Indian Art And Culture PDF

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Indian Art And Culture


Culture is a way of life. Culture is the embodiment of the way in which we think and do things.

It is also the things – tangible and intangible – that we have inherited as members of society.

All the achievements of human beings as members of social groups can be called culture.

Culture, thus, refers to a human-made environment which includes all the material and nonmaterial products of group life that are transmitted from one generation to the next.

India was earlier called Jamboodweepa and was called ‘India’ by Greeks for the first time as the ‘region beyond Sindhu’. Similarly, Arabs called Indians as ‘Hindus’ as they couldn’t pronounce ‘S’ in Sindhu.

The religion of Aryans who lived there in 1000 BCE was called Brahminism and not Hinduism.

Islam and Hinduism existed peacefully for 700 years and the first Muslims came to India in form of merchants on the Malabar Coast.


Indus Valley was the cradle of early civilization and culture because the place has features which made it conducive for early settlers.

Rainfall from Indus to Brahmputra plains gradually increases from 25cm to 250 cm and this was also the reason that vegetations in low rainfall regions were easier to clear to pave way for the cultivation.

So, the Indus valley came into being in the Indus area, Vedic civilisation in the Gangetic plain, Guptas spread further towards the east and in the medieval periods, the Assam plains also became important.

Rivers in ancient India served as arteries for carrying goods easily.

They also provided fertile land and most importantly acted as boundaries for political and cultural groups.


Earliest examples of the art and paintings are found in pre-historic works in caves and on rocks.

Rock paintings at Bhimbhethka in Madhya Pradesh are the most important among them which themselves belong to the larger Vindhya and Kaimur group findings.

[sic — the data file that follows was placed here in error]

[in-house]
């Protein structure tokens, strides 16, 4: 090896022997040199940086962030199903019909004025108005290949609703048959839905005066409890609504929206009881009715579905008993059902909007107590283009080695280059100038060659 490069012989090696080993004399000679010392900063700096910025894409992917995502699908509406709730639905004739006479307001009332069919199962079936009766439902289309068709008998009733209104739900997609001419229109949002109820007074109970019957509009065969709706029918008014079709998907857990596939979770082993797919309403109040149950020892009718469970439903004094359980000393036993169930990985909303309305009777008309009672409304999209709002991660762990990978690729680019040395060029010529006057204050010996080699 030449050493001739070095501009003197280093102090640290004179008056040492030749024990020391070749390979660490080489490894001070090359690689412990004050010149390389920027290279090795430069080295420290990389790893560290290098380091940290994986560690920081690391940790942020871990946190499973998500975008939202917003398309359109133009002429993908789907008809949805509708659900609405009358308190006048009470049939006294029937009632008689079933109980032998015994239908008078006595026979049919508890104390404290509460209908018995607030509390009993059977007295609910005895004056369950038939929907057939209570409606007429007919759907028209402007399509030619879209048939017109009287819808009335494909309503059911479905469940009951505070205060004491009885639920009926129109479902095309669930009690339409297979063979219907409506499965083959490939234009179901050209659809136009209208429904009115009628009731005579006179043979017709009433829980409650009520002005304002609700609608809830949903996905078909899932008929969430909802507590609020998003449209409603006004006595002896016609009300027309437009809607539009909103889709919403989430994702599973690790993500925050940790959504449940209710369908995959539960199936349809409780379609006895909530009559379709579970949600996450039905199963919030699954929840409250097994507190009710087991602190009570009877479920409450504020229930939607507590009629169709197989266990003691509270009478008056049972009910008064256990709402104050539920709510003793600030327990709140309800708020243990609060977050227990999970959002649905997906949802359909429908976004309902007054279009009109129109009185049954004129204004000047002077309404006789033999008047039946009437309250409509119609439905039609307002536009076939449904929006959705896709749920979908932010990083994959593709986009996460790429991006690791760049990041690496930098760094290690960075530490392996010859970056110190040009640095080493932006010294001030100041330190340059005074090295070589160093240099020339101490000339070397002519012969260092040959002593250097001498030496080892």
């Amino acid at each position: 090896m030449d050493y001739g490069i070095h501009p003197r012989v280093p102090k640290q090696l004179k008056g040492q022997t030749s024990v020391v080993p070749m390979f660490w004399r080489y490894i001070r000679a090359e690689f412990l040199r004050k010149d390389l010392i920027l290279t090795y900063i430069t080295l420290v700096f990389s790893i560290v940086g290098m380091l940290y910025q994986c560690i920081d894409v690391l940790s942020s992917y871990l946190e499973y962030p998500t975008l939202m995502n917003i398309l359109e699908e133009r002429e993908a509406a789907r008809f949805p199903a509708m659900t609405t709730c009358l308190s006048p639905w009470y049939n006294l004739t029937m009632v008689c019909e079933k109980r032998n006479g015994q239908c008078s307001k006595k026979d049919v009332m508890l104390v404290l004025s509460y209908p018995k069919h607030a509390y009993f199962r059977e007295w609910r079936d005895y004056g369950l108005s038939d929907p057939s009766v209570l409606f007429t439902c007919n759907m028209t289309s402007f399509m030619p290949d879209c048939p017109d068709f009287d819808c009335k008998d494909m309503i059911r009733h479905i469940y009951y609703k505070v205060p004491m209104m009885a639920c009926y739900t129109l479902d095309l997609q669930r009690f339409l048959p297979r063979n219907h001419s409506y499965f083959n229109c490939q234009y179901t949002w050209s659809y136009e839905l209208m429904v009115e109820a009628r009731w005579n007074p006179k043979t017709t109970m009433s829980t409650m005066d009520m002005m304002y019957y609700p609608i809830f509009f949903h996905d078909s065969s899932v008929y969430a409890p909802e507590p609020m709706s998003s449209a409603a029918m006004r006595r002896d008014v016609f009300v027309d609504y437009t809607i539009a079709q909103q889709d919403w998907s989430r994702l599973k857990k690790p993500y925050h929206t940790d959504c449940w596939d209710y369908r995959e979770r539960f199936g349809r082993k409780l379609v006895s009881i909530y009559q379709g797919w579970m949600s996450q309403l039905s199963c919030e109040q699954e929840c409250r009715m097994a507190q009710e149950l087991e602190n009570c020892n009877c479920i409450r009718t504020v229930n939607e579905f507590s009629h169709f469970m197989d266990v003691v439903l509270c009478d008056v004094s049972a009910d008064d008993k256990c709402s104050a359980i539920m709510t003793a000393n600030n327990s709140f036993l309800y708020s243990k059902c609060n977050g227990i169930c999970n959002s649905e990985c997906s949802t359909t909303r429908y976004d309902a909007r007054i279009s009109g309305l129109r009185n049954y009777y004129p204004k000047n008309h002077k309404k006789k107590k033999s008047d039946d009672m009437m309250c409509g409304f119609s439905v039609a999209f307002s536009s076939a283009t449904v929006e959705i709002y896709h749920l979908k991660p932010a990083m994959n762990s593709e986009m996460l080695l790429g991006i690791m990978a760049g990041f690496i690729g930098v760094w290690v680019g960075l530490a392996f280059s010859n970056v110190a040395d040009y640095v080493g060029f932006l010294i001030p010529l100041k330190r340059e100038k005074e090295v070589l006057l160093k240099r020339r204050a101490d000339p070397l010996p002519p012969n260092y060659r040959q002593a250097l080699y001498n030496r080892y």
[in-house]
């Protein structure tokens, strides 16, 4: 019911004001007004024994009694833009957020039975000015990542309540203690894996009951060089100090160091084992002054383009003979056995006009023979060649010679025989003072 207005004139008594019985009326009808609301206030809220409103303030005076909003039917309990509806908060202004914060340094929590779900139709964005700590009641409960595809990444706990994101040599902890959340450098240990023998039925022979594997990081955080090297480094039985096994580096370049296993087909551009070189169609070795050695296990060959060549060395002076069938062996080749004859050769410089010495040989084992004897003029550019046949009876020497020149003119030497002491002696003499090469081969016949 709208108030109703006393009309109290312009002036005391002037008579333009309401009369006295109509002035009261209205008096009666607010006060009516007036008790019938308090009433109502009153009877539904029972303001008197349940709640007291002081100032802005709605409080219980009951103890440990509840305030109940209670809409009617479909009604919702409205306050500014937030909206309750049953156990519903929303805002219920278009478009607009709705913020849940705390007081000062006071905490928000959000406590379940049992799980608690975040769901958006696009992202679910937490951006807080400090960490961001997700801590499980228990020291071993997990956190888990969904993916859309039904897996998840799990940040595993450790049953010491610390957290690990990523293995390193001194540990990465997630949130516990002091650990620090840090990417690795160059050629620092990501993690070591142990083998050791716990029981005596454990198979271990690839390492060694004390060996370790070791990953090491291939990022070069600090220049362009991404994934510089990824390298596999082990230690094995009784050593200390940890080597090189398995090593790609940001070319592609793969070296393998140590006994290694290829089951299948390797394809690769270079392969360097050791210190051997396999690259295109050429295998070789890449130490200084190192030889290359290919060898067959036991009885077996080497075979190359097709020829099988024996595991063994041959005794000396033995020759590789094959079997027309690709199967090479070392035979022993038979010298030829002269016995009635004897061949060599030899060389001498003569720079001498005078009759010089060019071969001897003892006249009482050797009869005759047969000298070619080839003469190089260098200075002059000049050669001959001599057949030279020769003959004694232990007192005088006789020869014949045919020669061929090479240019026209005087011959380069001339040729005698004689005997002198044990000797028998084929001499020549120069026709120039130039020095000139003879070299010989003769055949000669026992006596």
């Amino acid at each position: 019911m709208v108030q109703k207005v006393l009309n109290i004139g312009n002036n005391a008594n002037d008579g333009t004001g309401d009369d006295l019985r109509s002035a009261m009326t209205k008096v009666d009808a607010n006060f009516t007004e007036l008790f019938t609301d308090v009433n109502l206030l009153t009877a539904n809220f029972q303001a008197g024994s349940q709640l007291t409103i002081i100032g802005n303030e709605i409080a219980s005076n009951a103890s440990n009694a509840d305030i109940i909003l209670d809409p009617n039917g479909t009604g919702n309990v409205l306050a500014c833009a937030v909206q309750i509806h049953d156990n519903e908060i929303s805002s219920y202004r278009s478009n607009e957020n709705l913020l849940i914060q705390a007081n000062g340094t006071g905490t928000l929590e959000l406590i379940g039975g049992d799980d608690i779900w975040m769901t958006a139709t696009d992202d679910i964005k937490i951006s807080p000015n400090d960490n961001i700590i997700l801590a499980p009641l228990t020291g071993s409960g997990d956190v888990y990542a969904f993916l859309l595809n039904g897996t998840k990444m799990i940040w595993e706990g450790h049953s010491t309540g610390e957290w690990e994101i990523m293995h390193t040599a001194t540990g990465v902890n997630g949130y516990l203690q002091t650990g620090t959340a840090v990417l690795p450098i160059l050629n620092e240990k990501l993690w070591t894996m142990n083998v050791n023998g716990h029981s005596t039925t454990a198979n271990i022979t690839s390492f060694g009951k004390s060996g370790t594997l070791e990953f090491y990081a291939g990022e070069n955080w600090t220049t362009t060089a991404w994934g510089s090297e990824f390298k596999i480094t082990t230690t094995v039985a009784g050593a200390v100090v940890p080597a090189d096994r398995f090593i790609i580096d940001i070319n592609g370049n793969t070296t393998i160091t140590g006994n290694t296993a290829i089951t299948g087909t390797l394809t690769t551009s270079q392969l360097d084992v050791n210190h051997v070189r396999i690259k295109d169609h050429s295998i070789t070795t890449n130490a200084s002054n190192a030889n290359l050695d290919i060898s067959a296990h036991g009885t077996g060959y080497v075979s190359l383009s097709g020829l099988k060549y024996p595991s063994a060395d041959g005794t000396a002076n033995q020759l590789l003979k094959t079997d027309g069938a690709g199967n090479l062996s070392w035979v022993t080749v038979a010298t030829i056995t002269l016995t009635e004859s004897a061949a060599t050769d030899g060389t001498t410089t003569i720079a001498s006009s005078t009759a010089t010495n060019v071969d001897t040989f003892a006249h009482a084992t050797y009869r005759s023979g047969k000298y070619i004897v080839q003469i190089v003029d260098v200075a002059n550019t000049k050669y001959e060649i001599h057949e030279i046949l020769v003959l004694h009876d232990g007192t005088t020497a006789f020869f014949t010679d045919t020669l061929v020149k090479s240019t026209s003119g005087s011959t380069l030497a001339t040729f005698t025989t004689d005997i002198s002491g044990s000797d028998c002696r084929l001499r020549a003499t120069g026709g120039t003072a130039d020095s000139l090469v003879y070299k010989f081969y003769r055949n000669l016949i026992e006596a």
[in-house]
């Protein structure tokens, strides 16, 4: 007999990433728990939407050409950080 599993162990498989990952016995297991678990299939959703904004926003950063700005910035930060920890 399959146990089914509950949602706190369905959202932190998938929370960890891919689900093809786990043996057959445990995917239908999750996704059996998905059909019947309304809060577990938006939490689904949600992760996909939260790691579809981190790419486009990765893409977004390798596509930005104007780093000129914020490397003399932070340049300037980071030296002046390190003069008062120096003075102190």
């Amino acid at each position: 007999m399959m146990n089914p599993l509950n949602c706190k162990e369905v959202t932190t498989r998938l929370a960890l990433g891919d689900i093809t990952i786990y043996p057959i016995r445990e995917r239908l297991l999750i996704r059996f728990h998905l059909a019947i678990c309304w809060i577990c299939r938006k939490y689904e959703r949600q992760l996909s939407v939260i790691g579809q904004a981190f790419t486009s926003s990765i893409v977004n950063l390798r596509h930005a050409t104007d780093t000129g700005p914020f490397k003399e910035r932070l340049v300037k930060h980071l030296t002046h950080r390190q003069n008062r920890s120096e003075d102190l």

In Bhimbhetaka, near Bhopal, there are more than 500 hundred rock shelters with paintings making them the richest site in India.

The cave paintings of Narsinghgarh (Maharashtra) show skins of spotted deer left drying.

In Uttarakhand also, rock paintings on the banks of river Suyal at Lakhudiyar (meaning lakh caves) have been found.

Here three types of figures are shown – man, animals and geometric figures.

Hand-linked dancing figures are famous among them.

Though artists during this period used many colours, white and red were their favourites.

Scenes from hunting, dancing etc. are shown in these paintings.

Earliest paintings have been identified in three periods, out of which, the one belonging to the Mesolithic period or the middle period is the largest.

In the last period, the painters were probably settled in agricultural communities and hence, their paintings also depict.

congregational events in large numbers.

Painting style also became sophisticated with time, for example, paintings reaching up to a high ceiling were made.


Harrapans used various forms of art which include sculptures, seals, pottery, gold jewellery, terracotta figures, etc. Harappans made sculptures of terracotta, stone and metal/bronze.

Harappan also domesticated elephants and produced rice which Mesopotamians didn’t.

Unlike Mesopotamia and Egypt, no evidence of temples has been found.

Harappan also produced sesamum and mustard also.

People of Lothal also used rice.

Indus people were the earliest to produce cotton.

Animal domesticated – ox, camel, ass, dog, cat etc.

Evidence of horses as domesticated animals is weak.

They were also aware of rhinos as evident from seals.

The weights used by Harappans were multiple of 16 (16, 64, 160 etc) and even recently, 16 in measure was common as in the case of 16 annas being one rupee.

I. Stone sculpture – Stone figures was not in much abundance and very few refined figures have been found.

In stone two male figures are important – one is a torso in red sandstone and the other is a bust of a bearded man in steatite.

The figure of the bearded man interpreted as a priest is draped in a shawl coming under the right arm and covering the left shoulder.

This shawl is decorated with trefoil patterns.

The eyes are a little elongated, and half-closed as in meditative concentration.

The hairline is partitioned from the middle.

II. Bronze/metal sculpture – ‘Lost Wax’ technique was known during this time for making bronze statues and the ‘Dancing Girl’ statue is a famous example and it is perhaps the first copper statue in the world.

Animal figures were also made.

The copper dog and bird of Lothal and the bronze figure of a bull from Kalibangan are in no way inferior to the
human figures of copper and bronze from Harappa and Mohenjodaro.

III. Terracotta sculpture – The Indus Valley people made terracotta images also but compared to the stone and bronze statues the terracotta representations of the human form are crude in the Indus Valley.

They are more realistic in Gujarat sites and Kalibangan. The most important

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